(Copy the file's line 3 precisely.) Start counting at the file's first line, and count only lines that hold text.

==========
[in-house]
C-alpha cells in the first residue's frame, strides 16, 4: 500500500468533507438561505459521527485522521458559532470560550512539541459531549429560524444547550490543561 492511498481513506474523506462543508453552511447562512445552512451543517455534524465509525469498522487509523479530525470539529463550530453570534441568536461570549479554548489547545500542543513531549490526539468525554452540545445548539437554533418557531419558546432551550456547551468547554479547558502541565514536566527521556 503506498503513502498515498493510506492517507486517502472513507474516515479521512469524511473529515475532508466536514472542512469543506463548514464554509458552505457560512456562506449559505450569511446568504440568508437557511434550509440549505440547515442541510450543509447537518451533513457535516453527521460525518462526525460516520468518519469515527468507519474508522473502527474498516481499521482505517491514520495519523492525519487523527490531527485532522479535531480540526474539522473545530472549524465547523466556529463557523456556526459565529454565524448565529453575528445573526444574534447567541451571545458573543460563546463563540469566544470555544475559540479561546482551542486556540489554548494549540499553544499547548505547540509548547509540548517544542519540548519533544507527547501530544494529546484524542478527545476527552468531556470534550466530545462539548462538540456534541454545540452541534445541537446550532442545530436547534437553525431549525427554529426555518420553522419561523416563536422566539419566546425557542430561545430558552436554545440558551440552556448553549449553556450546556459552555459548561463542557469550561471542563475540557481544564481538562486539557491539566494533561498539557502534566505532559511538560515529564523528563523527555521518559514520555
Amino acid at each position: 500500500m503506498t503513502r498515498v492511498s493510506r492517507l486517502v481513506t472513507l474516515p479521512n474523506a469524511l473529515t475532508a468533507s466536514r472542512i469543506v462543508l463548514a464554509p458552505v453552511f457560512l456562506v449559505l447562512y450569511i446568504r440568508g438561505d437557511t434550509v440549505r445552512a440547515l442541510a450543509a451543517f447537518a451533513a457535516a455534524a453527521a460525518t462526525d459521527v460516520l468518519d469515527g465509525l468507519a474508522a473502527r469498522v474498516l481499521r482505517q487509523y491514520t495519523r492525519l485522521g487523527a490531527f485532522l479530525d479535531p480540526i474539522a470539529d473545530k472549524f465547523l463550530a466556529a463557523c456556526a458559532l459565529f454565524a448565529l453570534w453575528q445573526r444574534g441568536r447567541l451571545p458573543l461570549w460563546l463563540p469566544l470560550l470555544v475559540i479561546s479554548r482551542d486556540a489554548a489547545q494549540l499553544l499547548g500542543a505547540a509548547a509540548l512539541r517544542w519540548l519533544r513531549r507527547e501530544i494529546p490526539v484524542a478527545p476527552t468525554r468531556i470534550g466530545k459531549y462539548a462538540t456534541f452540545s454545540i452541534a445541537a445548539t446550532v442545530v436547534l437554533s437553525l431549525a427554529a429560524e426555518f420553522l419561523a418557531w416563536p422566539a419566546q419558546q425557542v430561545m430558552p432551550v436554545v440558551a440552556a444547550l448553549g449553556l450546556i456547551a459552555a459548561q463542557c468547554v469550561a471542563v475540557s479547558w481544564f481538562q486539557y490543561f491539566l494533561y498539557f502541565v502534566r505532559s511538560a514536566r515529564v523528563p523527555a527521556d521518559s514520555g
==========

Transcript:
Amino acid at each position: 500500500m503506498t503513502r498515498v492511498s493510506r492517507l486517502v481513506t472513507l474516515p479521512n474523506a469524511l473529515t475532508a468533507s466536514r472542512i469543506v462543508l463548514a464554509p458552505v453552511f457560512l456562506v449559505l447562512y450569511i446568504r440568508g438561505d437557511t434550509v440549505r445552512a440547515l442541510a450543509a451543517f447537518a451533513a457535516a455534524a453527521a460525518t462526525d459521527v460516520l468518519d469515527g465509525l468507519a474508522a473502527r469498522v474498516l481499521r482505517q487509523y491514520t495519523r492525519l485522521g487523527a490531527f485532522l479530525d479535531p480540526i474539522a470539529d473545530k472549524f465547523l463550530a466556529a463557523c456556526a458559532l459565529f454565524a448565529l453570534w453575528q445573526r444574534g441568536r447567541l451571545p458573543l461570549w460563546l463563540p469566544l470560550l470555544v475559540i479561546s479554548r482551542d486556540a489554548a489547545q494549540l499553544l499547548g500542543a505547540a509548547a509540548l512539541r517544542w519540548l519533544r513531549r507527547e501530544i494529546p490526539v484524542a478527545p476527552t468525554r468531556i470534550g466530545k459531549y462539548a462538540t456534541f452540545s454545540i452541534a445541537a445548539t446550532v442545530v436547534l437554533s437553525l431549525a427554529a429560524e426555518f420553522l419561523a418557531w416563536p422566539a419566546q419558546q425557542v430561545m430558552p432551550v436554545v440558551a440552556a444547550l448553549g449553556l450546556i456547551a459552555a459548561q463542557c468547554v469550561a471542563v475540557s479547558w481544564f481538562q486539557y490543561f491539566l494533561y498539557f502541565v502534566r505532559s511538560a514536566r515529564v523528563p523527555a527521556d521518559s514520555g